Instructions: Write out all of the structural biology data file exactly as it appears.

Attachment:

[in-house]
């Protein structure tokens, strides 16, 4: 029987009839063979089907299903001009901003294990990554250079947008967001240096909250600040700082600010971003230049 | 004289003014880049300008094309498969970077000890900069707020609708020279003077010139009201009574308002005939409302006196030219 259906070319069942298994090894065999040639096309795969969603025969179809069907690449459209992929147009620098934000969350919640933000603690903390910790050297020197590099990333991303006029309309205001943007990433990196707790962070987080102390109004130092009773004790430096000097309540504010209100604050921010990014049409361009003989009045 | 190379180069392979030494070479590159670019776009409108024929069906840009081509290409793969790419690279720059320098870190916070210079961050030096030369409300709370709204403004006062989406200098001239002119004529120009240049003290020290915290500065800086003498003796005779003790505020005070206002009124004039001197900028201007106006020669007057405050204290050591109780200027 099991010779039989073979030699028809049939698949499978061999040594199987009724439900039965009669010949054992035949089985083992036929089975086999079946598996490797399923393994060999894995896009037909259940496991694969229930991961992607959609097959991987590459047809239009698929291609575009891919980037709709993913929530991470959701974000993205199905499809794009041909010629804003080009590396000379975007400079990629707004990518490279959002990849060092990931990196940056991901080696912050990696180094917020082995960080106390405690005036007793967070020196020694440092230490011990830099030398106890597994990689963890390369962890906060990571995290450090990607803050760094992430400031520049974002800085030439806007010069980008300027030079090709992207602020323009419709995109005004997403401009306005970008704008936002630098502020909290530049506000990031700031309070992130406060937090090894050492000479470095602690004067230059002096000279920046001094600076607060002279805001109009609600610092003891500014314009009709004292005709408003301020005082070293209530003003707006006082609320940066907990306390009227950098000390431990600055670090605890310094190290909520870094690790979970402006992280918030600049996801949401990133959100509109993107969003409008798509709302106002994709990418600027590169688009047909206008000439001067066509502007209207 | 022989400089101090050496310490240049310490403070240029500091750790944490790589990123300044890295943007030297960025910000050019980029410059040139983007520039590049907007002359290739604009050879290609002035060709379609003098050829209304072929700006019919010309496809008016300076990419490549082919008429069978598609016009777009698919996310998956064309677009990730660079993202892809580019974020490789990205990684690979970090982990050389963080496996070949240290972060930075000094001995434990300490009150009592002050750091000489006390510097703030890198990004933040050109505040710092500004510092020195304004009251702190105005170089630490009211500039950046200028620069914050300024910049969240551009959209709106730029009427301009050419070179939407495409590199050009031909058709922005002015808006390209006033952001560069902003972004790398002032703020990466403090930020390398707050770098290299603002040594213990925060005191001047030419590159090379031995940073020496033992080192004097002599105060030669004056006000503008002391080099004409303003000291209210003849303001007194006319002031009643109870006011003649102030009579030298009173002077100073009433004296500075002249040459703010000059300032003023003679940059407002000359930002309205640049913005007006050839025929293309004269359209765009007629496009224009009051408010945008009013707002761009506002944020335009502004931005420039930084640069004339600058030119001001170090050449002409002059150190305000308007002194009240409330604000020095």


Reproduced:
[in-house]
């Protein structure tokens, strides 16, 4: 029987009839063979089907299903001009901003294990990554250079947008967001240096909250600040700082600010971003230049 | 004289003014880049300008094309498969970077000890900069707020609708020279003077010139009201009574308002005939409302006196030219 259906070319069942298994090894065999040639096309795969969603025969179809069907690449459209992929147009620098934000969350919640933000603690903390910790050297020197590099990333991303006029309309205001943007990433990196707790962070987080102390109004130092009773004790430096000097309540504010209100604050921010990014049409361009003989009045 | 190379180069392979030494070479590159670019776009409108024929069906840009081509290409793969790419690279720059320098870190916070210079961050030096030369409300709370709204403004006062989406200098001239002119004529120009240049003290020290915290500065800086003498003796005779003790505020005070206002009124004039001197900028201007106006020669007057405050204290050591109780200027 099991010779039989073979030699028809049939698949499978061999040594199987009724439900039965009669010949054992035949089985083992036929089975086999079946598996490797399923393994060999894995896009037909259940496991694969229930991961992607959609097959991987590459047809239009698929291609575009891919980037709709993913929530991470959701974000993205199905499809794009041909010629804003080009590396000379975007400079990629707004990518490279959002990849060092990931990196940056991901080696912050990696180094917020082995960080106390405690005036007793967070020196020694440092230490011990830099030398106890597994990689963890390369962890906060990571995290450090990607803050760094992430400031520049974002800085030439806007010069980008300027030079090709992207602020323009419709995109005004997403401009306005970008704008936002630098502020909290530049506000990031700031309070992130406060937090090894050492000479470095602690004067230059002096000279920046001094600076607060002279805001109009609600610092003891500014314009009709004292005709408003301020005082070293209530003003707006006082609320940066907990306390009227950098000390431990600055670090605890310094190290909520870094690790979970402006992280918030600049996801949401990133959100509109993107969003409008798509709302106002994709990418600027590169688009047909206008000439001067066509502007209207 | 022989400089101090050496310490240049310490403070240029500091750790944490790589990123300044890295943007030297960025910000050019980029410059040139983007520039590049907007002359290739604009050879290609002035060709379609003098050829209304072929700006019919010309496809008016300076990419490549082919008429069978598609016009777009698919996310998956064309677009990730660079993202892809580019974020490789990205990684690979970090982990050389963080496996070949240290972060930075000094001995434990300490009150009592002050750091000489006390510097703030890198990004933040050109505040710092500004510092020195304004009251702190105005170089630490009211500039950046200028620069914050300024910049969240551009959209709106730029009427301009050419070179939407495409590199050009031909058709922005002015808006390209006033952001560069902003972004790398002032703020990466403090930020390398707050770098290299603002040594213990925060005191001047030419590159090379031995940073020496033992080192004097002599105060030669004056006000503008002391080099004409303003000291209210003849303001007194006319002031009643109870006011003649102030009579030298009173002077100073009433004296500075002249040459703010000059300032003023003679940059407002000359930002309205640049913005007006050839025929293309004269359209765009007629496009224009009051408010945008009013707002761009506002944020335009502004931005420039930084640069004339600058030119001001170090050449002409002059150190305000308007002194009240409330604000020095």